You may never have heard of it before, but National Siblings Day was on April 10th. I’m not sure that holiday will become Hallmark-worthy, but it was nice to see the old photos of friends with their brothers and sisters come across my Facebook newsfeed.
This may be one holiday that’s tailor-made for those of you who are working with your sisters, brothers, or both. It’s a good day to take the time to appreciate each other. And it’s particularly important if you’ve been frustrated by a sibling’s behavior at work. Judging from what I’m hearing from many daughters, that’s pretty common.
Perhaps your brother or sister has been playfully teasing you in business meetings, without realizing that the kidding around at work about what you were like when you were 10 is not funny. Or, perhaps you and your siblings have been arguing over who does what, because neither of you are clear about what your role should be.
Sibling rivalry, whether friendly or hurtful, doesn’t end when you’re eighteen. It can be a powerful force in a family business.
BUT…there are some wonderful examples of siblings who have learned to work very well together:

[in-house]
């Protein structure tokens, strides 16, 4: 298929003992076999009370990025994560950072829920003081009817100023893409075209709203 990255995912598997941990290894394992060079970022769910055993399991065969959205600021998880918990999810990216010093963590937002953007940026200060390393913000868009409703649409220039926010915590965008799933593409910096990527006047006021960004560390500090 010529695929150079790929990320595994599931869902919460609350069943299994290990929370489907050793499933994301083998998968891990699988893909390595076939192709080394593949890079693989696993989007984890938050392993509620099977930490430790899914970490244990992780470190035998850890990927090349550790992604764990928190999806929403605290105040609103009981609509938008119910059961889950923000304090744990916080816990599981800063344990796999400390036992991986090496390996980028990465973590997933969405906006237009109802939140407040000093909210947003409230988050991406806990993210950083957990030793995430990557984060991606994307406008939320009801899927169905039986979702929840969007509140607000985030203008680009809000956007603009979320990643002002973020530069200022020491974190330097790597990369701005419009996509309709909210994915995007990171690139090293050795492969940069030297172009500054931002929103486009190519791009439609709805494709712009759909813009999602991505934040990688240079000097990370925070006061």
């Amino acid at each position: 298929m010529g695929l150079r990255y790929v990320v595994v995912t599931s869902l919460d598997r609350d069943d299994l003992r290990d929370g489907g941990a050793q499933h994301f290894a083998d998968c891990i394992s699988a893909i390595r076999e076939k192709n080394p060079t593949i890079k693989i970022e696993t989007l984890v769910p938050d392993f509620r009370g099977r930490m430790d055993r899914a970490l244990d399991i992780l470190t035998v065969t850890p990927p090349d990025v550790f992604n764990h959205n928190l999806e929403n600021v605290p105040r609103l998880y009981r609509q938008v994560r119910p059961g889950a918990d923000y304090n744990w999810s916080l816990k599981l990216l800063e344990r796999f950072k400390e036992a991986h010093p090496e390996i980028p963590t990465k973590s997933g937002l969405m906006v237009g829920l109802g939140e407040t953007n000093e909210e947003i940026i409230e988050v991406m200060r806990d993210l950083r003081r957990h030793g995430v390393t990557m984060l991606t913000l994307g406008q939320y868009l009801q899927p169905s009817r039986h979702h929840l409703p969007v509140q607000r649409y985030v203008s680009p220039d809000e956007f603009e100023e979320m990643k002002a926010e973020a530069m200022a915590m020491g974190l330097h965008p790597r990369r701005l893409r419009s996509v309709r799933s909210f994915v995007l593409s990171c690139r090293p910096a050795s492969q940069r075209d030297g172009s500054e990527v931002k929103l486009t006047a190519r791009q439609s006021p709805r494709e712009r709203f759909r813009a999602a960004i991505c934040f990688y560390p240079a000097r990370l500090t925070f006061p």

Wendy Yuengling Baker and her sister Jennifer Yuengling both enjoy working with each other and with their dad in their well-known craft beer business. Wendy works in an administrative role, Jennifer works in operations. Their relationship, like their family business, is thriving.
Karen Maier and her brother Craig are both committed to the success of their family’s business, Frisch’s Restaurants, Inc., the popular restaurant chain known for Big Boys, which their Dad led for many years. Craig is President and CEO, and Karen is VP of Marketing.
Laura and Lydia Rogers are the two sisters who make up The Secret Sisters, a country music duet. They grew up singing in their church, and now they harmonize beautifully. But they both agree that they still argue – a lot – about both the big and little things. It’s part of their relationship, and probably always will be.
Here’s a suggestion: Take out some old photos of you and your siblings when you were toddlers. Talk about what seemed important to you when you were kids, and what’s important now. You may find that these conversations about your past lead to a new appreciation of each other, and ease some of the conflicts that may be difficult to manage now.
So, Happy Belated Siblings Day! It might be worth celebrating more than once a year.